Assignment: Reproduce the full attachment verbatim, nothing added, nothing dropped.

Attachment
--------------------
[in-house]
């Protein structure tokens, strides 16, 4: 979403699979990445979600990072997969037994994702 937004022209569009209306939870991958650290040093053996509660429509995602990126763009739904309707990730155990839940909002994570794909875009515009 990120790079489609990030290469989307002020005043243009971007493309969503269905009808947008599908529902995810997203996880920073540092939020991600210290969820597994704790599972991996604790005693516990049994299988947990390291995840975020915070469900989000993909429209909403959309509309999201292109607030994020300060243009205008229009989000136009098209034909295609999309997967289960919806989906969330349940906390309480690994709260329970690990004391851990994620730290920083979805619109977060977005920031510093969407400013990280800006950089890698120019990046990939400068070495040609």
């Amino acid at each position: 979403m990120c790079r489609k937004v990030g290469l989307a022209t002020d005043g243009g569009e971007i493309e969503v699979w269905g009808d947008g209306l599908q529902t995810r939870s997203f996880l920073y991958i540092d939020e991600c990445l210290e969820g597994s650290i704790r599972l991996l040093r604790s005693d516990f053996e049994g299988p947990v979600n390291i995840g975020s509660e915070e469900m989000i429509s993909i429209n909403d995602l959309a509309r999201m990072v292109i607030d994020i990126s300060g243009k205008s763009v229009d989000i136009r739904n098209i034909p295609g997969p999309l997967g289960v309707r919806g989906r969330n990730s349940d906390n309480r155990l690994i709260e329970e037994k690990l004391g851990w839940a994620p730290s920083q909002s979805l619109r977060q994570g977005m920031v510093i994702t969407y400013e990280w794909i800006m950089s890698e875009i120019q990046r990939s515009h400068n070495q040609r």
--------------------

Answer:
[in-house]
């Protein structure tokens, strides 16, 4: 979403699979990445979600990072997969037994994702 937004022209569009209306939870991958650290040093053996509660429509995602990126763009739904309707990730155990839940909002994570794909875009515009 990120790079489609990030290469989307002020005043243009971007493309969503269905009808947008599908529902995810997203996880920073540092939020991600210290969820597994704790599972991996604790005693516990049994299988947990390291995840975020915070469900989000993909429209909403959309509309999201292109607030994020300060243009205008229009989000136009098209034909295609999309997967289960919806989906969330349940906390309480690994709260329970690990004391851990994620730290920083979805619109977060977005920031510093969407400013990280800006950089890698120019990046990939400068070495040609």
């Amino acid at each position: 979403m990120c790079r489609k937004v990030g290469l989307a022209t002020d005043g243009g569009e971007i493309e969503v699979w269905g009808d947008g209306l599908q529902t995810r939870s997203f996880l920073y991958i540092d939020e991600c990445l210290e969820g597994s650290i704790r599972l991996l040093r604790s005693d516990f053996e049994g299988p947990v979600n390291i995840g975020s509660e915070e469900m989000i429509s993909i429209n909403d995602l959309a509309r999201m990072v292109i607030d994020i990126s300060g243009k205008s763009v229009d989000i136009r739904n098209i034909p295609g997969p999309l997967g289960v309707r919806g989906r969330n990730s349940d906390n309480r155990l690994i709260e329970e037994k690990l004391g851990w839940a994620p730290s920083q909002s979805l619109r977060q994570g977005m920031v510093i994702t969407y400013e990280w794909i800006m950089s890698e875009i120019q990046r990939s515009h400068n070495q040609r």